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Shalane Flanagan to race New York City Marathon as if it’s her last (again)

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As Shalane Flanagan trains to defend her New York City Marathon title on Nov. 4, she repeats a line from a Toby Keith song.

“I’m not as good as I once was, but I was good once as I ever was.”

Flanagan began a media teleconference with Boston Marathon winner Des Linden on Tuesday by saying she definitely notices her age more in marathon build-up. Recovery days are more vital at 37 years old.

That said, Flanagan believes she has become a better marathoner in the last two years. Maybe that’s why she’s not saying whether this will be her last New York City Marathon as an elite racer, as she said of her hometown Boston Marathon in April after a seventh-place finish on Boylston Street.

She has not publicly ruled out trying to become the first U.S. distance runner to compete in five Olympics in 2020.

“The last two years since Rio, I’ve acted as if each marathon is my last,” said Flanagan, echoing her comments before last year in New York. “I haven’t really decided what the next step in my career is. I’m focused on the next 20 days being the best athlete I can be.

“I’m not in the phase of my career where I’m focusing years in advance. Until I cross the finish line on November 4th, I don’t know.”

In 2017, Flanagan became the first U.S. female runner to win New York in 40 years and the second-oldest women’s winner in 30 years. Linden’s triumph in the frigid, windy rain in Boston five months later followed, signaling a full-fledged American marathon movement.

They’re joined in the Nov. 4 field by more potential U.S. breakthroughs — Sally Kipyego and Molly Huddle, who were second and third in the 2016 New York City Marathon, a race that lacked Rio Olympic marathoners like Flanagan and Linden.

Kipyego is running her first major race since switching representation from Kenya to the U.S. and having daughter Emma in July 2017. Huddle, a two-time Olympian on the track, is the American record holder at 10,000m and the half marathon.

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Boglarka Kapas, world champion swimmer, tests positive for coronavirus

Boglarka Kapas
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Boglarka Kapas, the Hungarian swimmer and world 200m butterfly champion, said she tested positive for the coronavirus.

“I don’t have any symptoms yet, and that’s why it’s important for you to know that even if you feel healthy you can spread the virus,” was posted on her social media. “Please be careful, stay at home and stay healthy.”

Nine total members of the Hungarian national team — including swimmers and staff — have tested positive, according to the federation.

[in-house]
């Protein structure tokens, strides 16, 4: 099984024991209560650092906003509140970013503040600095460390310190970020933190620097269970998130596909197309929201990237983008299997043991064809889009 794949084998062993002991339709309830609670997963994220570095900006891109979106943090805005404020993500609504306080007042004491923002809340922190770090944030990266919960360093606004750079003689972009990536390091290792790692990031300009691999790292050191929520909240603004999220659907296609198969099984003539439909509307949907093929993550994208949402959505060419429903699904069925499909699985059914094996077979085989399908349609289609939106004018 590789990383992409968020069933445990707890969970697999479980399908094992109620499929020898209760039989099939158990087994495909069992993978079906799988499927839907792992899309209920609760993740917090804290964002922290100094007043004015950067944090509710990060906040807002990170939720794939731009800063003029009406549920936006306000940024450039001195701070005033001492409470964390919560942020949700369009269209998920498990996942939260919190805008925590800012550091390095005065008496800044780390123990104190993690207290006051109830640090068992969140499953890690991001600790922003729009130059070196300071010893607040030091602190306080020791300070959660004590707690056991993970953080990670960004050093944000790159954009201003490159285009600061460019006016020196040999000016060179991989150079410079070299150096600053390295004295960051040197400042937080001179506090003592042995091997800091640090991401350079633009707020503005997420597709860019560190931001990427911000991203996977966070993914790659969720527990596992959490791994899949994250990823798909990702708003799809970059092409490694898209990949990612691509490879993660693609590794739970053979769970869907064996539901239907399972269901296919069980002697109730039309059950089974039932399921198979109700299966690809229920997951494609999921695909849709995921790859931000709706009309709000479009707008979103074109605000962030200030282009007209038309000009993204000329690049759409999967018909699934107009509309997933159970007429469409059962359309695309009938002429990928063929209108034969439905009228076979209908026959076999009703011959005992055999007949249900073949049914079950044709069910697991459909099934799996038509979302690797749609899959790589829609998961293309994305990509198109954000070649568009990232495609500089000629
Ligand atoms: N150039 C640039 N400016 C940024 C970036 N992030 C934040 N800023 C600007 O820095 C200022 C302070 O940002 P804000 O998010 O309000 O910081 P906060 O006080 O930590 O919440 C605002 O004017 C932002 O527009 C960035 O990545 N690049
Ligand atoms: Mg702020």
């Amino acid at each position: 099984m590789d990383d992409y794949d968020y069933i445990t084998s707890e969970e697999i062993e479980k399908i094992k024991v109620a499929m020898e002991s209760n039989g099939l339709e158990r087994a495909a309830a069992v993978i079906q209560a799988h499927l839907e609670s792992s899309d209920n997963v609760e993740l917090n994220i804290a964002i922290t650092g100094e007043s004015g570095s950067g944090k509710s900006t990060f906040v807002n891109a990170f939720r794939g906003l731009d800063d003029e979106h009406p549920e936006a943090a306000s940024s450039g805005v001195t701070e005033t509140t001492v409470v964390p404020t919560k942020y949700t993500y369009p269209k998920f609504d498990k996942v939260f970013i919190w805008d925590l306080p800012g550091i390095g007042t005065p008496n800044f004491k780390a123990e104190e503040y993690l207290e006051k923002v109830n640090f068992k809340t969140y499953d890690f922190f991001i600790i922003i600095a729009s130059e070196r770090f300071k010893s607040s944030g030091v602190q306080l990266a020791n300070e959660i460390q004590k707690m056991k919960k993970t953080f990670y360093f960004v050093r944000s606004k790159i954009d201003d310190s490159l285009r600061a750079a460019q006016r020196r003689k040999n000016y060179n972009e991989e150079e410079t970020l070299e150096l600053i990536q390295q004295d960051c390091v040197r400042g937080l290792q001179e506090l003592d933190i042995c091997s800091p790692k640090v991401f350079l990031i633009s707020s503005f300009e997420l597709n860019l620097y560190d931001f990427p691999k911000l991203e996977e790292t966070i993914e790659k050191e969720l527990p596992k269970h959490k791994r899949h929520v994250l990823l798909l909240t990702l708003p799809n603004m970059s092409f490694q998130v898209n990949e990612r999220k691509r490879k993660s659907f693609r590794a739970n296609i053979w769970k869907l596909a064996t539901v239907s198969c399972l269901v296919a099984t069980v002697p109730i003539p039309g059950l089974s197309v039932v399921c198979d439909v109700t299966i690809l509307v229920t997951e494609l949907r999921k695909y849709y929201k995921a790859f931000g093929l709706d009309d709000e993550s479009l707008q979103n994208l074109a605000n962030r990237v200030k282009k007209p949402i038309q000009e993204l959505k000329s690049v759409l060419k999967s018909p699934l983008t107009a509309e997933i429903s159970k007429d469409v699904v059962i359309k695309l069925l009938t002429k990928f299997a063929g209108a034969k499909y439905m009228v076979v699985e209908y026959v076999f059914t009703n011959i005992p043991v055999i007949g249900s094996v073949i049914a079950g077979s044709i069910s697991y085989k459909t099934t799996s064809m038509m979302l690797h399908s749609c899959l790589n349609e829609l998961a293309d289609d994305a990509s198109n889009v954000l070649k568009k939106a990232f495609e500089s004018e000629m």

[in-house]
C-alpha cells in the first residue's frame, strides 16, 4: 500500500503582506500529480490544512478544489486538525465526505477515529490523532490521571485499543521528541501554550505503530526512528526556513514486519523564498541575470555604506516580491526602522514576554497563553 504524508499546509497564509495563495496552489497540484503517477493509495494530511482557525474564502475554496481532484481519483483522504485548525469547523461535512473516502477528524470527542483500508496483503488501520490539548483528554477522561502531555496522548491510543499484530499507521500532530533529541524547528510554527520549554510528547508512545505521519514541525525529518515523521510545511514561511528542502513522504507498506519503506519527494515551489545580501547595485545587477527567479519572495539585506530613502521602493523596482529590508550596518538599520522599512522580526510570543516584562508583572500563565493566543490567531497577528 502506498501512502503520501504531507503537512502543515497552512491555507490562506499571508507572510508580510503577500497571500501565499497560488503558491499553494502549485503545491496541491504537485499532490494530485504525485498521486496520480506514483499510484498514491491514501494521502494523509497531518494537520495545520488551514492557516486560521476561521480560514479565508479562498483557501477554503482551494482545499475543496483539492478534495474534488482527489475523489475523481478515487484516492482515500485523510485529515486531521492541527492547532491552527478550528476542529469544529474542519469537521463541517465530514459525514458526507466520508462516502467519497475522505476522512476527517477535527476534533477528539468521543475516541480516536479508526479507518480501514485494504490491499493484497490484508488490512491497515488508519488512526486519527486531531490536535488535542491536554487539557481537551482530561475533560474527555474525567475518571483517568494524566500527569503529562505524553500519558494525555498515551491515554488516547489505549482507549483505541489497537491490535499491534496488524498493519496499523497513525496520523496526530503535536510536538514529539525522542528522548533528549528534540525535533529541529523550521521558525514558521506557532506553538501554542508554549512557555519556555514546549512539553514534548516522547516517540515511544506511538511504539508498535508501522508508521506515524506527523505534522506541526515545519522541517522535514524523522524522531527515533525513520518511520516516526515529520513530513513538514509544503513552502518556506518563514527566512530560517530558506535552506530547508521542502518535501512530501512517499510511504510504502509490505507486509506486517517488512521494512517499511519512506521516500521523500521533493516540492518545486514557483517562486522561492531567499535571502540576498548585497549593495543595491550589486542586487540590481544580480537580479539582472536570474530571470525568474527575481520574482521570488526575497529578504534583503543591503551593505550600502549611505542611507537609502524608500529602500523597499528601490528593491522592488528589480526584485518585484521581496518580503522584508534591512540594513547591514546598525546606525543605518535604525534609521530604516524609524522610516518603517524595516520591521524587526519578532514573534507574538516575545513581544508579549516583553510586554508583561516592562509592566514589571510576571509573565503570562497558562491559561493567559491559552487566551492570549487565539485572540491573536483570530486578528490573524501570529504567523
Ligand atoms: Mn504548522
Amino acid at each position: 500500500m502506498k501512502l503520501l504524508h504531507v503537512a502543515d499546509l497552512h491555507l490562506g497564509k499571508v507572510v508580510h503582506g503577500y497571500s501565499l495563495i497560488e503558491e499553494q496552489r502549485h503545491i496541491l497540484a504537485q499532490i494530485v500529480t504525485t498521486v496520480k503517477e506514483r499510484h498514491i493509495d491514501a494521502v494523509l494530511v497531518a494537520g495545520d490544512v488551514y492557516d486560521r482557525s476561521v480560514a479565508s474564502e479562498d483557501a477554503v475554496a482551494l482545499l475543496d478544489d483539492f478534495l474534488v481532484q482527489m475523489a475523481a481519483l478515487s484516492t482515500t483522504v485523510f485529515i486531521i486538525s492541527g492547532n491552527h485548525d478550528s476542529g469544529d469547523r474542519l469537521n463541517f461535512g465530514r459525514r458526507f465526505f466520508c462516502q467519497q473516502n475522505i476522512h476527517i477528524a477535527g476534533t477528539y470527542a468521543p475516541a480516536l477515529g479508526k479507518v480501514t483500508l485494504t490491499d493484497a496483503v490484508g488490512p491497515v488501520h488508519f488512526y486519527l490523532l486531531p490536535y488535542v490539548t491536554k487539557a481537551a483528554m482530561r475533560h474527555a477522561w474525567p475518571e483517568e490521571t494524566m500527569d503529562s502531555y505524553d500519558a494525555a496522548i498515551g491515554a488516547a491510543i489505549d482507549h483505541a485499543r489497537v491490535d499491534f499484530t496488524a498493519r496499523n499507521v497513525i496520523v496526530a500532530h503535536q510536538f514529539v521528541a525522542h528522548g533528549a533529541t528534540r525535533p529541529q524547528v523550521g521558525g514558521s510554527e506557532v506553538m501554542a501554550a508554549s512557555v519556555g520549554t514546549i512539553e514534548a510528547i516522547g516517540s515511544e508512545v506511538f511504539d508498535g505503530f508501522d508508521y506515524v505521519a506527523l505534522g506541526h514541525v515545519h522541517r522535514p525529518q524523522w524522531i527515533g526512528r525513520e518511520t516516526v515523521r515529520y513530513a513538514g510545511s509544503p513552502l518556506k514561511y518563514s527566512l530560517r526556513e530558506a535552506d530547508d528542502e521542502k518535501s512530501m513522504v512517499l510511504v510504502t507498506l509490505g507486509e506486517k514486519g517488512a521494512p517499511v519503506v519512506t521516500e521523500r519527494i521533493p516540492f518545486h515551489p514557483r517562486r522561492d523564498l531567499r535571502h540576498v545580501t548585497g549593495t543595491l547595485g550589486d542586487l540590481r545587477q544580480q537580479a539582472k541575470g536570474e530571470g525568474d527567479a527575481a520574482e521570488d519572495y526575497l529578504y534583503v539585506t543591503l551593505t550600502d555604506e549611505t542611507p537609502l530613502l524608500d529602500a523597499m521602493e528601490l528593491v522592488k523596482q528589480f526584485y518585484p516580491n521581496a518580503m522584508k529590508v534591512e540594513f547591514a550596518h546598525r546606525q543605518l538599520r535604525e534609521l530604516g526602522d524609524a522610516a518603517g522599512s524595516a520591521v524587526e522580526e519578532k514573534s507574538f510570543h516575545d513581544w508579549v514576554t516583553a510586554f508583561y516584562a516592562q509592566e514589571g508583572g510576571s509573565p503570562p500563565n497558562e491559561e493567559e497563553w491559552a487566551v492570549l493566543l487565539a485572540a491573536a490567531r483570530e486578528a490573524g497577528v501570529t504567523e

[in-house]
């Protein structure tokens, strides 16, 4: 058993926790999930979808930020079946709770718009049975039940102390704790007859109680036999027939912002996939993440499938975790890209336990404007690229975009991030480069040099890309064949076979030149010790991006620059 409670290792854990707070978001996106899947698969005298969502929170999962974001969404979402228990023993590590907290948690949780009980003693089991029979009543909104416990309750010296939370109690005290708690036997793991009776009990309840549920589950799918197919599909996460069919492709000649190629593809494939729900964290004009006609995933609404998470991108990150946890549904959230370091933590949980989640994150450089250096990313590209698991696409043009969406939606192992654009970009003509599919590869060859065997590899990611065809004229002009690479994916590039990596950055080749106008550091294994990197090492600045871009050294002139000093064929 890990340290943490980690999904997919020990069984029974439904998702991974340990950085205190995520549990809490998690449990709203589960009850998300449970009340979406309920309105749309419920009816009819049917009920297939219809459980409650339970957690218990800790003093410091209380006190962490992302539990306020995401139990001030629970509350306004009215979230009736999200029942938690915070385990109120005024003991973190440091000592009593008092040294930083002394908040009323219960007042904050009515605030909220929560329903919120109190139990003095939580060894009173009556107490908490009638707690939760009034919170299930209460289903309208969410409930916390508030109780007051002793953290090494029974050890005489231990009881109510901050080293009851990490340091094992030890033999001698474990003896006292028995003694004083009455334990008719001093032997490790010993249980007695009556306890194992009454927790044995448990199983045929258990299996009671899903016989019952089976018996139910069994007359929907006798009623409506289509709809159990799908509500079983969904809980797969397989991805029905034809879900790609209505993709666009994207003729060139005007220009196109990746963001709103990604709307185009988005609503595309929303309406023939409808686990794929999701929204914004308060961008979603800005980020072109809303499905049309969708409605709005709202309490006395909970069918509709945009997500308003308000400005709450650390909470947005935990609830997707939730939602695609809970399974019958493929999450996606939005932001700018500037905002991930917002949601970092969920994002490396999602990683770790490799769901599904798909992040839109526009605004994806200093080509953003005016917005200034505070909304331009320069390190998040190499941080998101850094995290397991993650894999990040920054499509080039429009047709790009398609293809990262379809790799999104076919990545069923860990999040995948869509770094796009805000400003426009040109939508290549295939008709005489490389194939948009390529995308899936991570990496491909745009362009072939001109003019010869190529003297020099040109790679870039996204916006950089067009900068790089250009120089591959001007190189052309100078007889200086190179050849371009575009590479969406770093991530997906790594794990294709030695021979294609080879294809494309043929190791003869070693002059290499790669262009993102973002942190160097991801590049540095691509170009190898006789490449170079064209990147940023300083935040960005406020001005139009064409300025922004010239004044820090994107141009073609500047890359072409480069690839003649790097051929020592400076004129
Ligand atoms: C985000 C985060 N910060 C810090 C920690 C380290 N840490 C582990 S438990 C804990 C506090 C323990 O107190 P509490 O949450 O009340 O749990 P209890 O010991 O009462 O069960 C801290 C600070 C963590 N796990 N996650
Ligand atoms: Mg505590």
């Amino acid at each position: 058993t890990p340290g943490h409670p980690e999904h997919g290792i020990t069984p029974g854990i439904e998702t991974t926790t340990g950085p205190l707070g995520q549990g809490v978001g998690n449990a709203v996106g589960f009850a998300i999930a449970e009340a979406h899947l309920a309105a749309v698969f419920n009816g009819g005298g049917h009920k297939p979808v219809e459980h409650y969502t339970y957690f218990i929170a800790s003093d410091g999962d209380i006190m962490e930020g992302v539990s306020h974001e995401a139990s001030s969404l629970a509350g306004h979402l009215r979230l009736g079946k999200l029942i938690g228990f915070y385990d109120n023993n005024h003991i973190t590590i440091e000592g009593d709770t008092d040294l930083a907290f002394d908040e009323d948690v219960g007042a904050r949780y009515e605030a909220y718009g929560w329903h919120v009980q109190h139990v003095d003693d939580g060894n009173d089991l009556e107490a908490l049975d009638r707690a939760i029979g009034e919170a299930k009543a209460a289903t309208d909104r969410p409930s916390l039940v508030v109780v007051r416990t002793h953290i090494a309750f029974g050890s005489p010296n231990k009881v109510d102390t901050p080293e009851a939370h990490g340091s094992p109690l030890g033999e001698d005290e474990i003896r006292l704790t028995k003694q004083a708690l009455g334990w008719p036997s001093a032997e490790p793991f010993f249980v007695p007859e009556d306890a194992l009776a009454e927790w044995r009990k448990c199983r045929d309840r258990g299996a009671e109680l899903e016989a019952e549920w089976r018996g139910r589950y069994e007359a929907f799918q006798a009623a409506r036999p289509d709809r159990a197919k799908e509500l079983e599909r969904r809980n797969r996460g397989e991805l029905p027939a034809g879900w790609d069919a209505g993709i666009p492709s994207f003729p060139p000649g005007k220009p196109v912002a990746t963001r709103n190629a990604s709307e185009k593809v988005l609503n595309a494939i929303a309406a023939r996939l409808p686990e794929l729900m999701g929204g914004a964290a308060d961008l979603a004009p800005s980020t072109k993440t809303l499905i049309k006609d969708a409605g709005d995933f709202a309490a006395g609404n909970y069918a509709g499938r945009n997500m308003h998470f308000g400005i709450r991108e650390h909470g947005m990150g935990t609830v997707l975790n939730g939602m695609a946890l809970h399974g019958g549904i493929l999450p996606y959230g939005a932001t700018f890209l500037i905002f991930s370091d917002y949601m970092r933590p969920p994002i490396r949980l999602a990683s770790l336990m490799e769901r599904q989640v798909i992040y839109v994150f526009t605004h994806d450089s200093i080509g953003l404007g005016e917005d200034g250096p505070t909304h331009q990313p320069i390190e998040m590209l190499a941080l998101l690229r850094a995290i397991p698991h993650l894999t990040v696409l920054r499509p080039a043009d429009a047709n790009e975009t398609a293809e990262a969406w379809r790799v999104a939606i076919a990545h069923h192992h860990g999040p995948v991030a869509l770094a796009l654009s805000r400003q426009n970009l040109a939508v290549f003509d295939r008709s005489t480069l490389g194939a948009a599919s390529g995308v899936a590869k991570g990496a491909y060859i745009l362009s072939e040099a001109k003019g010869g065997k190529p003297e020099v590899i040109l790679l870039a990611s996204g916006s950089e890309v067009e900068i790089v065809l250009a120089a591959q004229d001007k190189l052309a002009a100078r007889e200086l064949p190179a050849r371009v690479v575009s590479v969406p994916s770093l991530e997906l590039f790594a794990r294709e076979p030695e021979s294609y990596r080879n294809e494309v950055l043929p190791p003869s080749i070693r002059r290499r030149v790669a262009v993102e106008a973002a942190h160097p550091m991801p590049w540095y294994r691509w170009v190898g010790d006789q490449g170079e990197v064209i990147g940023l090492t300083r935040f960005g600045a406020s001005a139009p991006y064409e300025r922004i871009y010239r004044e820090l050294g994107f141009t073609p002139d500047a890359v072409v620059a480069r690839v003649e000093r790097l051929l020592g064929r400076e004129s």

Kapas said her first test was negative but a second test showed she had the virus. She was staying in quarantine at home for two weeks.

Kapas, 26, won the 200m fly at last summer’s world championships by passing Americans Hali Flickinger and Katie Drabot in the last 25 meters. She clocked 2:06.78 to prevail by .17 of a second.

Kapas also took bronze in the Rio Olympic 800m freestyle won by Katie Ledecky.

The Associated Press contributed to this report.

NHL players: Marie-Philip Poulin is world’s best female hockey player

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The U.S. may have the world’s best women’s hockey team, but NHL players believe Canadian Marie-Philip Poulin is the world’s best player.

Poulin received the most votes out of 496 responses in the 2019-20 NHLPA Player Poll, conducted before the season was suspended. The tally:

Poulin: 39.92%
Hilary Knight (USA): 36.29%
Kendall Coyne Schofield (USA): 15.52%
Emily Pfalzer Matheson (USA): 1.41%
Other: 6.85%

Last year, Knight received the highest percentage of votes from 203 NHL players (27.59), edging Poulin (24.14) with Amanda Kessel third (12.81) and Coyne Schofield and Pfalzer Matheson each receiving 5.91 percent.

Why were Poulin and Knight swapped this year? Perhaps Poulin’s Canadian team winning the debut of the NHL All-Star Skills Competition women’s 3-on-3 game on Jan. 24, even though Knight scored and Poulin did not.

Poulin, now 29, scored both goals in the 2010 Olympic final and the game-tying and -winning goals in the 2014 Olympic final. Even before her Olympic debut at age 18, the daughter of Quebec hospital workers was dubbed “the female Sidney Crosby.”

Knight, 30, led last April’s world championship tournament with seven goals as the U.S. won a fifth straight title. Poulin played 4 minutes, 44 seconds, total at the tournament, missing time with a knee injury.

This spring’s tournament, which was to start Tuesday, was canceled due to the coronavirus pandemic.

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